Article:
One the dumbest things said by those intent on promoting elite sailing to a wider audience is that the sport should be made “more attractive for television”. To my mind (and I’ve spent most of my working life producing TV content) there are two false assumptions in that one statement. The first is that sailing needs television coverage, and the second is that it has the capacity to generate viewing figures to rival those enjoyed by the major codes – football, basketball etc.
This mindless obsession with TV appeal has yielded no lasting benefits, but contributed to the distortion of some of our most treasured events. The “medal race” deciders at the Olympic Games are a travesty of regatta principles; the 20-minute “wham-bam-thank-you-m’am” sprints of the America’s Cup reduce what should be an extended tactical battle into a drag race. The TV tail is wagging the sailing dog.
For more than two decades the sport has spent millions trying to turn itself into a popular television product, and failed. We sailors enjoy watching it on TV, but that’s because we understand what’s going on. To the general public – in other words the mass audience – sailing contests are largely unintelligible. Who’s in front? Why are they going in opposite directions? Compared with a tennis match or golf tournament, a yacht race seems impossibly complicated and obscure.
Yet still the sport persists with this mania. Recent sailing history is littered with failed “made-for-TV” events. Most of whatever yachting coverage survives only gets its air-time because it has been made at the expense of organisers or sponsors and then given free-of-charge to the broadcasters.
The daily reports during the last Volvo race were a prime example: no network would foot the bill for generating that content, nor would they transmit the programs without upfront guarantees of revenue. Ditto the SailGP series. Ditto those scrappy weekly compendium half-hours that pop up on pay TV at odd hours. Rolex produces its own regatta coverage. Television executives aren’t stupid. They know there is nowhere near a big enough audience for sailing to cover its daunting production costs.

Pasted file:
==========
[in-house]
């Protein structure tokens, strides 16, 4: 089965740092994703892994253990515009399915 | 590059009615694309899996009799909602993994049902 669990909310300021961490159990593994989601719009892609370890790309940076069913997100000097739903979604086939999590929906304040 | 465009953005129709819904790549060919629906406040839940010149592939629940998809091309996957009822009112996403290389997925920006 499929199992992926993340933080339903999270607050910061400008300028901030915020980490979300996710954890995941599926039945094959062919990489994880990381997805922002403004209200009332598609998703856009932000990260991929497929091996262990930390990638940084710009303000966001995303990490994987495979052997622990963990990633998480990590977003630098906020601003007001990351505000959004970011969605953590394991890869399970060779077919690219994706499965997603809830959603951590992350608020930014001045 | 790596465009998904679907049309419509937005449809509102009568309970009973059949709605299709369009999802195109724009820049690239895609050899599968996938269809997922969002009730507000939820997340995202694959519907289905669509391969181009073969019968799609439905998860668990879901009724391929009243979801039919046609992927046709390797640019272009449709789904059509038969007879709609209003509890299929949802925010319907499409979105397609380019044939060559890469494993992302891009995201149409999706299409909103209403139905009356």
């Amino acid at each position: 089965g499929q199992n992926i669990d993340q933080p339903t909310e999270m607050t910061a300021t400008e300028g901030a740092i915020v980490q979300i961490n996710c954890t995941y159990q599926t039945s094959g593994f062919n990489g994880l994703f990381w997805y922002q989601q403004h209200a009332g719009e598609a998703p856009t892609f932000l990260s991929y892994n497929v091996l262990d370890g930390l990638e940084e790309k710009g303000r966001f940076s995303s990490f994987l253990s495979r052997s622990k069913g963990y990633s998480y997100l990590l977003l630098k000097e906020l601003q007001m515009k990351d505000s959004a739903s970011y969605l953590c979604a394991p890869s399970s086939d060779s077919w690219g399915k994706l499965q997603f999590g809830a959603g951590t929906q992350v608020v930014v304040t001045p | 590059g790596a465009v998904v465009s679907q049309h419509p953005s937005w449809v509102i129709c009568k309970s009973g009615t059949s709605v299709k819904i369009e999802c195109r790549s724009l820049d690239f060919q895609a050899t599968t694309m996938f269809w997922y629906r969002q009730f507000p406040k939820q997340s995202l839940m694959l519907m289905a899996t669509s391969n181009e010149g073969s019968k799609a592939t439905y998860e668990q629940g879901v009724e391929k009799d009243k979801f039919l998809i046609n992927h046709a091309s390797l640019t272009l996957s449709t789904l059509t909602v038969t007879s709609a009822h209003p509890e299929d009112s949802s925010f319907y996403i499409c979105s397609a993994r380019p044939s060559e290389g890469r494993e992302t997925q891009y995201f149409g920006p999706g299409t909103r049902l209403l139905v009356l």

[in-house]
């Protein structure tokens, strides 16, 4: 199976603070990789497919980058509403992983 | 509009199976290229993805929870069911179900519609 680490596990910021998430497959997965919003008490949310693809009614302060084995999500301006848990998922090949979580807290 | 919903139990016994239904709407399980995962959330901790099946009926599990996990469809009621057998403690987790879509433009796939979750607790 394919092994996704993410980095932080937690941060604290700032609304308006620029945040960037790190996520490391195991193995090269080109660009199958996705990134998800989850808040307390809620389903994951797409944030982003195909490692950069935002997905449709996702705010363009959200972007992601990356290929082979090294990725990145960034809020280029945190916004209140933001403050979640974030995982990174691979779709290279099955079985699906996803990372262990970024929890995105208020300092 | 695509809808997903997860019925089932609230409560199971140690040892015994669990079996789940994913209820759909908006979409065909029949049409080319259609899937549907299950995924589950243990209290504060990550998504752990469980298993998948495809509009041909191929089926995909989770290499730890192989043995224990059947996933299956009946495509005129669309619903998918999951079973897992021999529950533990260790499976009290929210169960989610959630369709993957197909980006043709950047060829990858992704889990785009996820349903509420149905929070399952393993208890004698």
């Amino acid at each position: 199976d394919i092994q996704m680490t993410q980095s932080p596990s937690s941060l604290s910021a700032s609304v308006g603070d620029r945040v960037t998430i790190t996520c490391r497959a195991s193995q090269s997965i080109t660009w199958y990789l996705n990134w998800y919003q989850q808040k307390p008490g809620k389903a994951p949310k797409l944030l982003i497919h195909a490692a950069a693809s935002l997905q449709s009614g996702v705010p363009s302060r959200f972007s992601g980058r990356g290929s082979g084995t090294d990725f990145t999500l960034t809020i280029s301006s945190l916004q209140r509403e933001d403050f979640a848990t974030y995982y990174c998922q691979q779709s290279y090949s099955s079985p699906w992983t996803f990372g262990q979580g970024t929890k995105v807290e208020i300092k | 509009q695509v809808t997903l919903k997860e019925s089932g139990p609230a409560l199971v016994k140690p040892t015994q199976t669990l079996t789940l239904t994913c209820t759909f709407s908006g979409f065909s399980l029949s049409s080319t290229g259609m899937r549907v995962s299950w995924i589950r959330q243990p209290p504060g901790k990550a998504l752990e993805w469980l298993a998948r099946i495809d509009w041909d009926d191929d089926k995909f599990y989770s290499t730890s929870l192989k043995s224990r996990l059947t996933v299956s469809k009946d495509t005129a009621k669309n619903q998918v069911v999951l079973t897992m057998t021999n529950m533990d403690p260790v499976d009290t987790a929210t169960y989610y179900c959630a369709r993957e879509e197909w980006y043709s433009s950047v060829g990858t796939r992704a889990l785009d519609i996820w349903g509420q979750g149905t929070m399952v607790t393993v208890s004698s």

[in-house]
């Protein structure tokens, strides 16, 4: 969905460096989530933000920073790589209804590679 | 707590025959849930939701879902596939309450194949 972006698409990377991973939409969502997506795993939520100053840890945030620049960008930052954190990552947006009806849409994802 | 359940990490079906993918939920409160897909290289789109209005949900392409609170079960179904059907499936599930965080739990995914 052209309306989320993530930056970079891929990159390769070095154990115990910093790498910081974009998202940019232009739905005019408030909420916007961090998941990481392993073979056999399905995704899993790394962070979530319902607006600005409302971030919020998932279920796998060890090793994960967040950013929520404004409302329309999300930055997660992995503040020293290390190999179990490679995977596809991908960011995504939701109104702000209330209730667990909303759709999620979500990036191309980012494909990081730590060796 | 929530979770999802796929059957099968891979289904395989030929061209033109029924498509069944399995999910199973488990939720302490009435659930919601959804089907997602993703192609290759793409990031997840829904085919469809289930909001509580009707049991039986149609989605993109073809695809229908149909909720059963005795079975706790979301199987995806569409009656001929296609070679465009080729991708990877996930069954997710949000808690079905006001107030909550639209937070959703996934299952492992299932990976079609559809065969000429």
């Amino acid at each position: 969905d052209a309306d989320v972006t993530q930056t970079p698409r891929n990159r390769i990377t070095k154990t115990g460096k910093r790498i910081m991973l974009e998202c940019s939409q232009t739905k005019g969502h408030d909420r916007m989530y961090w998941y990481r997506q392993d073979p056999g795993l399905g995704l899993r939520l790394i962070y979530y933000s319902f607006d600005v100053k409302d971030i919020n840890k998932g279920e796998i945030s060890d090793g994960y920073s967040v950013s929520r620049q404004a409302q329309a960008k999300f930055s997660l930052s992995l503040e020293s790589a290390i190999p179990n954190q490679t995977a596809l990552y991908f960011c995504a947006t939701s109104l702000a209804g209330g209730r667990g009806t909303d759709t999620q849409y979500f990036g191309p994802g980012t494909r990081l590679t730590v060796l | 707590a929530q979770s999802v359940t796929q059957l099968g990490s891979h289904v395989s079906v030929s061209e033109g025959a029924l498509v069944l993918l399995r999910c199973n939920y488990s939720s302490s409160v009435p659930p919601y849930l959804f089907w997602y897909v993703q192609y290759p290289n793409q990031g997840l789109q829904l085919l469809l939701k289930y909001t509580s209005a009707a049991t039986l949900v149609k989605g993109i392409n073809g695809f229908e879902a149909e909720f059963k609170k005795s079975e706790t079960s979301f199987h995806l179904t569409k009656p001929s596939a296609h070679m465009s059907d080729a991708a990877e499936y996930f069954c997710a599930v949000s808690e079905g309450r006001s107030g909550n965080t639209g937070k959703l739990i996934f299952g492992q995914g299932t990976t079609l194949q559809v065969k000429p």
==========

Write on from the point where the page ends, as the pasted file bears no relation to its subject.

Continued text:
The core issue is that the key elements of a sport that make it most attractive to television – pace, close scoring and physical engagement – are absent from sailing. Our races unfold over hours and the rules are endlessly obscure. The contestants can be miles apart. Some of the most crucial moments are hidden from view. To us a gybing duel might be gripping; to the average viewer it’s as exciting as watching paint dry.
It’s an unshakable truth of the TV business that sports that are supported by large numbers of paying spectators – the so-called “arena” sports – are the most likely to also succeed on television. Ratings reflect bums on seats. Sailing, by its very nature and physical spread, is not a spectator sport. Larry Ellison may make his catamarans do grandstand passes along the shoreline, but yacht racing rarely attracts a crowd, and certainly very few paying customers.
The interesting effect of this failure to build yachting into a valuable media property is that desperate event promoters perversely feel they need to hype the sport into a kind of pop clip frenzy. Online we are bombarded with videos propelled by thumping music and fast cuts between unrelated shots of yachts visible for just a few frames. That style has now infected event coverage as well.
This is not just infuriating for anyone with a genuine interest in sailing. The frantic need for speed goes against the essential grain of the whole sport. Yachting has an aesthetic that builds slowly. We need time to savour and examine the way each boat is being sailed, and the prevailing conditions. Instead, we get a frenetic jumble.
The irony, of course, is that genuine tension and excitement in sailing often comes at a leisurely rate. A pair of 12 metres crossing tacks, neck and neck up the final windward leg at 8 knots can be far more gripping than carbon foilers flying all over the course at warp speed.
– Anarchist David